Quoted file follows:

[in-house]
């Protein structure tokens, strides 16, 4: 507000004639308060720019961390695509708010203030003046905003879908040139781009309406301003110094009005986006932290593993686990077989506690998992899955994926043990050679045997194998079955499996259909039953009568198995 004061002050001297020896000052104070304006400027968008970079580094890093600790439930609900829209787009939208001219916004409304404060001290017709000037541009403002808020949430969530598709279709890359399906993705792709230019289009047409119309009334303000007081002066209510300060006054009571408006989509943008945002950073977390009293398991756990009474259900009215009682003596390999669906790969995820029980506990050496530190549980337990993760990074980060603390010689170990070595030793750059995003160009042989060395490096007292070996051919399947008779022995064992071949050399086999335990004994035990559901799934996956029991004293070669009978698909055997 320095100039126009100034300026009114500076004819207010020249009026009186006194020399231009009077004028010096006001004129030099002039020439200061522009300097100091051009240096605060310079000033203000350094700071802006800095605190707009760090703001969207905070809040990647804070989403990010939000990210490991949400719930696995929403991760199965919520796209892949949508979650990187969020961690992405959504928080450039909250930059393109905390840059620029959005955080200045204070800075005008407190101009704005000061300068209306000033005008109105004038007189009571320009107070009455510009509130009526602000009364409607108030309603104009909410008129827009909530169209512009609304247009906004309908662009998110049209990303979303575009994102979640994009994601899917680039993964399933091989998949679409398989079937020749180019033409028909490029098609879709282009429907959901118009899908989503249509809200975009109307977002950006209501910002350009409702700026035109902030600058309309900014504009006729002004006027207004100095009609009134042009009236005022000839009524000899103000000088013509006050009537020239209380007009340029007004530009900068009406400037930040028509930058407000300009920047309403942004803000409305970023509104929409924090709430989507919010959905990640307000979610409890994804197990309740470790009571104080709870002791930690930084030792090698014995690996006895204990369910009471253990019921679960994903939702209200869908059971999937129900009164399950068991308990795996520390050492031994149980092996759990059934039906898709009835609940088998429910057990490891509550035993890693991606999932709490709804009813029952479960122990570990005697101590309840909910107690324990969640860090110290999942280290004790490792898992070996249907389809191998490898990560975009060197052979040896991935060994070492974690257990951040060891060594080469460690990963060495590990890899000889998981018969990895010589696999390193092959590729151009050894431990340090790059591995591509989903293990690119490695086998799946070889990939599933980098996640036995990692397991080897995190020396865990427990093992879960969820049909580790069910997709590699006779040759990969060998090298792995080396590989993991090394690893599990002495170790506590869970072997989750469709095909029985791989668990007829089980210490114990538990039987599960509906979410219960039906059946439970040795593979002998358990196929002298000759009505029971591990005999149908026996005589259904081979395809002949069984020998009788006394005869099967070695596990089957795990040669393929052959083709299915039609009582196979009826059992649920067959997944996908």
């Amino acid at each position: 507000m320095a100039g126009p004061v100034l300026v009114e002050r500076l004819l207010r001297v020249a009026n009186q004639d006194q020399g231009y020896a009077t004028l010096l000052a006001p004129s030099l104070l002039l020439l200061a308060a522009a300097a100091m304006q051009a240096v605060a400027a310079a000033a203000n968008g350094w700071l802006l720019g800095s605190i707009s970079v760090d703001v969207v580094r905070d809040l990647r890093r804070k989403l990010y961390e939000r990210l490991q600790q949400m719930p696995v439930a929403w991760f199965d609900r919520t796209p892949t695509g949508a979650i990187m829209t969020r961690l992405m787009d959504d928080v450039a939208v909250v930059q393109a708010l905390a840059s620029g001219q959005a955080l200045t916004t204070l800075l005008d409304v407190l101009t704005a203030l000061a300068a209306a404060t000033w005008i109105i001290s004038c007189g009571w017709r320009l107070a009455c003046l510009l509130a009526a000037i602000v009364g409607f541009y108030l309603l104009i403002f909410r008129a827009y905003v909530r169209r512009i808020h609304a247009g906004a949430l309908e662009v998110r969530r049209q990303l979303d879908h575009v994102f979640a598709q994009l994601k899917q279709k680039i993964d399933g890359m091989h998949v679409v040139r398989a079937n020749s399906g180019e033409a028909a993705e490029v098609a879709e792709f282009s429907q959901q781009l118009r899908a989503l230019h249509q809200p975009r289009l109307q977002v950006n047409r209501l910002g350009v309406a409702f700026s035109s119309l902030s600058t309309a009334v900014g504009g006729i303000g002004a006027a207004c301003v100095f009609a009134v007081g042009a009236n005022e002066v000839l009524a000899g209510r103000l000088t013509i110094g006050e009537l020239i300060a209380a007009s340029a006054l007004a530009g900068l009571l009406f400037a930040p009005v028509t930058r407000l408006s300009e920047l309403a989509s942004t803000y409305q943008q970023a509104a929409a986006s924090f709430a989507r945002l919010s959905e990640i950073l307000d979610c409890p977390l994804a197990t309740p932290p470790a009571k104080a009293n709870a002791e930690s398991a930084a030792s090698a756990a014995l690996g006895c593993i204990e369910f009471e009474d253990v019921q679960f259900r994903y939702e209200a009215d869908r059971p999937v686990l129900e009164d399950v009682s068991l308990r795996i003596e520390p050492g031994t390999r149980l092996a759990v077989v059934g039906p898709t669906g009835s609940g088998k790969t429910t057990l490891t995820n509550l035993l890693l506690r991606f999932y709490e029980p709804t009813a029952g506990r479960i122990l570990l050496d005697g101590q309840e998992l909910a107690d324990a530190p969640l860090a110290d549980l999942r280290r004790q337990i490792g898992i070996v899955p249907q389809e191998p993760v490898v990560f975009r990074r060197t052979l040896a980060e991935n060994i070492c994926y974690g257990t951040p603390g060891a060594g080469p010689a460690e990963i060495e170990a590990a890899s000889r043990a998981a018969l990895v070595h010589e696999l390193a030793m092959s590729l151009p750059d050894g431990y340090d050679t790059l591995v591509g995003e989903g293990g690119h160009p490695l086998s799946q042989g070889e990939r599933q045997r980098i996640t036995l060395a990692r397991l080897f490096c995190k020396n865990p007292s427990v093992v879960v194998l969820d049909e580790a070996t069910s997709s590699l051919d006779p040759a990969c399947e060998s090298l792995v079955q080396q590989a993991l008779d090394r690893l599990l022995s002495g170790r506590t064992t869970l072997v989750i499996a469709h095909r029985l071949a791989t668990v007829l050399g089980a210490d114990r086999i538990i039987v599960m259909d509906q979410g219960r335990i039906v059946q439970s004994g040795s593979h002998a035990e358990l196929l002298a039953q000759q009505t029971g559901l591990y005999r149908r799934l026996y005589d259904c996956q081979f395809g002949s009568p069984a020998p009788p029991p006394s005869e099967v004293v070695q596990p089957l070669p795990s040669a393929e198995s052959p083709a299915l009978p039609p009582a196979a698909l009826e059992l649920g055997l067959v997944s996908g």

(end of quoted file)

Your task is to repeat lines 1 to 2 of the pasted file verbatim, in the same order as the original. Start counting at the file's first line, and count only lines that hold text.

[in-house]
């Protein structure tokens, strides 16, 4: 507000004639308060720019961390695509708010203030003046905003879908040139781009309406301003110094009005986006932290593993686990077989506690998992899955994926043990050679045997194998079955499996259909039953009568198995 004061002050001297020896000052104070304006400027968008970079580094890093600790439930609900829209787009939208001219916004409304404060001290017709000037541009403002808020949430969530598709279709890359399906993705792709230019289009047409119309009334303000007081002066209510300060006054009571408006989509943008945002950073977390009293398991756990009474259900009215009682003596390999669906790969995820029980506990050496530190549980337990993760990074980060603390010689170990070595030793750059995003160009042989060395490096007292070996051919399947008779022995064992071949050399086999335990004994035990559901799934996956029991004293070669009978698909055997 320095100039126009100034300026009114500076004819207010020249009026009186006194020399231009009077004028010096006001004129030099002039020439200061522009300097100091051009240096605060310079000033203000350094700071802006800095605190707009760090703001969207905070809040990647804070989403990010939000990210490991949400719930696995929403991760199965919520796209892949949508979650990187969020961690992405959504928080450039909250930059393109905390840059620029959005955080200045204070800075005008407190101009704005000061300068209306000033005008109105004038007189009571320009107070009455510009509130009526602000009364409607108030309603104009909410008129827009909530169209512009609304247009906004309908662009998110049209990303979303575009994102979640994009994601899917680039993964399933091989998949679409398989079937020749180019033409028909490029098609879709282009429907959901118009899908989503249509809200975009109307977002950006209501910002350009409702700026035109902030600058309309900014504009006729002004006027207004100095009609009134042009009236005022000839009524000899103000000088013509006050009537020239209380007009340029007004530009900068009406400037930040028509930058407000300009920047309403942004803000409305970023509104929409924090709430989507919010959905990640307000979610409890994804197990309740470790009571104080709870002791930690930084030792090698014995690996006895204990369910009471253990019921679960994903939702209200869908059971999937129900009164399950068991308990795996520390050492031994149980092996759990059934039906898709009835609940088998429910057990490891509550035993890693991606999932709490709804009813029952479960122990570990005697101590309840909910107690324990969640860090110290999942280290004790490792898992070996249907389809191998490898990560975009060197052979040896991935060994070492974690257990951040060891060594080469460690990963060495590990890899000889998981018969990895010589696999390193092959590729151009050894431990340090790059591995591509989903293990690119490695086998799946070889990939599933980098996640036995990692397991080897995190020396865990427990093992879960969820049909580790069910997709590699006779040759990969060998090298792995080396590989993991090394690893599990002495170790506590869970072997989750469709095909029985791989668990007829089980210490114990538990039987599960509906979410219960039906059946439970040795593979002998358990196929002298000759009505029971591990005999149908026996005589259904081979395809002949069984020998009788006394005869099967070695596990089957795990040669393929052959083709299915039609009582196979009826059992649920067959997944996908």